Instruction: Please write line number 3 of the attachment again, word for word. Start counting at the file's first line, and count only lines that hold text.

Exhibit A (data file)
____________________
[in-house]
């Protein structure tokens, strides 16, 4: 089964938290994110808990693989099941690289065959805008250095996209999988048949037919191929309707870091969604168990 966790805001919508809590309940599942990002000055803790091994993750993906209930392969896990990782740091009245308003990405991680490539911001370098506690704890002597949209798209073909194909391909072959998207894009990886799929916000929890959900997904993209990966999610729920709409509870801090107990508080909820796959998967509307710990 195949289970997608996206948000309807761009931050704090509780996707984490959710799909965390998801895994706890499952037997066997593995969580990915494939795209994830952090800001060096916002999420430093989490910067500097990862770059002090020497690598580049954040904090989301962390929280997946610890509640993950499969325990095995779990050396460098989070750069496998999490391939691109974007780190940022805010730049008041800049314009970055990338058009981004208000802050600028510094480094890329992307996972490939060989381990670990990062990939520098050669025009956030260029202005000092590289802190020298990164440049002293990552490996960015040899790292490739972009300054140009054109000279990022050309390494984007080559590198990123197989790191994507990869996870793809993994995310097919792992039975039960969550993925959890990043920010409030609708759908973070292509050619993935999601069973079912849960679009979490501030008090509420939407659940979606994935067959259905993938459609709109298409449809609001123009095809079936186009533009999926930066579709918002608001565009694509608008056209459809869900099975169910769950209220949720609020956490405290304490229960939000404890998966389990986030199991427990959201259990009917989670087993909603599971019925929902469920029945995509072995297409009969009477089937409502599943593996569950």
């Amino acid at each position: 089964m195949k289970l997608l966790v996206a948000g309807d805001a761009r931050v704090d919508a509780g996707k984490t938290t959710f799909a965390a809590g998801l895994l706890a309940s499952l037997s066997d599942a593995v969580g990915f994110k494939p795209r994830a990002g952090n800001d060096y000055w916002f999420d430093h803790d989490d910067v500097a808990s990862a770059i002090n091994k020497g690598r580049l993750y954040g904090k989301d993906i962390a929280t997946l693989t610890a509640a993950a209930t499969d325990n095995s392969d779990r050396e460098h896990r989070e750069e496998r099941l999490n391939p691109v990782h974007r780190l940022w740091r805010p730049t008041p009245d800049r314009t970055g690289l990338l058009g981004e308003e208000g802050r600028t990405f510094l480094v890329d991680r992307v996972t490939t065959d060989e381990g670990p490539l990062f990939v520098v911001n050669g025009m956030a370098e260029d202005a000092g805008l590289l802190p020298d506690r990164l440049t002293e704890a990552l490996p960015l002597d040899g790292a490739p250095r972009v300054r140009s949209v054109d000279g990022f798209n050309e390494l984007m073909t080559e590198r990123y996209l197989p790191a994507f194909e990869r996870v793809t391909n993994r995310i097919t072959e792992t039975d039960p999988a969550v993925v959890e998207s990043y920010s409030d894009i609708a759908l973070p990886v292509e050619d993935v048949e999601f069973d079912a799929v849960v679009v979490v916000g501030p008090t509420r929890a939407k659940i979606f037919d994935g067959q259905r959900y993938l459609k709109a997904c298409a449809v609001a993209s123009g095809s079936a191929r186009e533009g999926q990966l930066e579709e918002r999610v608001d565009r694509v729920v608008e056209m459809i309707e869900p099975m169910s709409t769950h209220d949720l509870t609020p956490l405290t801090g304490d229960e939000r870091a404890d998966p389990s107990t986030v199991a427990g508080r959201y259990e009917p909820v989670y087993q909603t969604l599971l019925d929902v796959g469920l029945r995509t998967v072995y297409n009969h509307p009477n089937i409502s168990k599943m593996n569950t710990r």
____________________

């Amino acid at each position: 089964m195949k289970l997608l966790v996206a948000g309807d805001a761009r931050v704090d919508a509780g996707k984490t938290t959710f799909a965390a809590g998801l895994l706890a309940s499952l037997s066997d599942a593995v969580g990915f994110k494939p795209r994830a990002g952090n800001d060096y000055w916002f999420d430093h803790d989490d910067v500097a808990s990862a770059i002090n091994k020497g690598r580049l993750y954040g904090k989301d993906i962390a929280t997946l693989t610890a509640a993950a209930t499969d325990n095995s392969d779990r050396e460098h896990r989070e750069e496998r099941l999490n391939p691109v990782h974007r780190l940022w740091r805010p730049t008041p009245d800049r314009t970055g690289l990338l058009g981004e308003e208000g802050r600028t990405f510094l480094v890329d991680r992307v996972t490939t065959d060989e381990g670990p490539l990062f990939v520098v911001n050669g025009m956030a370098e260029d202005a000092g805008l590289l802190p020298d506690r990164l440049t002293e704890a990552l490996p960015l002597d040899g790292a490739p250095r972009v300054r140009s949209v054109d000279g990022f798209n050309e390494l984007m073909t080559e590198r990123y996209l197989p790191a994507f194909e990869r996870v793809t391909n993994r995310i097919t072959e792992t039975d039960p999988a969550v993925v959890e998207s990043y920010s409030d894009i609708a759908l973070p990886v292509e050619d993935v048949e999601f069973d079912a799929v849960v679009v979490v916000g501030p008090t509420r929890a939407k659940i979606f037919d994935g067959q259905r959900y993938l459609k709109a997904c298409a449809v609001a993209s123009g095809s079936a191929r186009e533009g999926q990966l930066e579709e918002r999610v608001d565009r694509v729920v608008e056209m459809i309707e869900p099975m169910s709409t769950h209220d949720l509870t609020p956490l405290t801090g304490d229960e939000r870091a404890d998966p389990s107990t986030v199991a427990g508080r959201y259990e009917p909820v989670y087993q909603t969604l599971l019925d929902v796959g469920l029945r995509t998967v072995y297409n009969h509307p009477n089937i409502s168990k599943m593996n569950t710990r």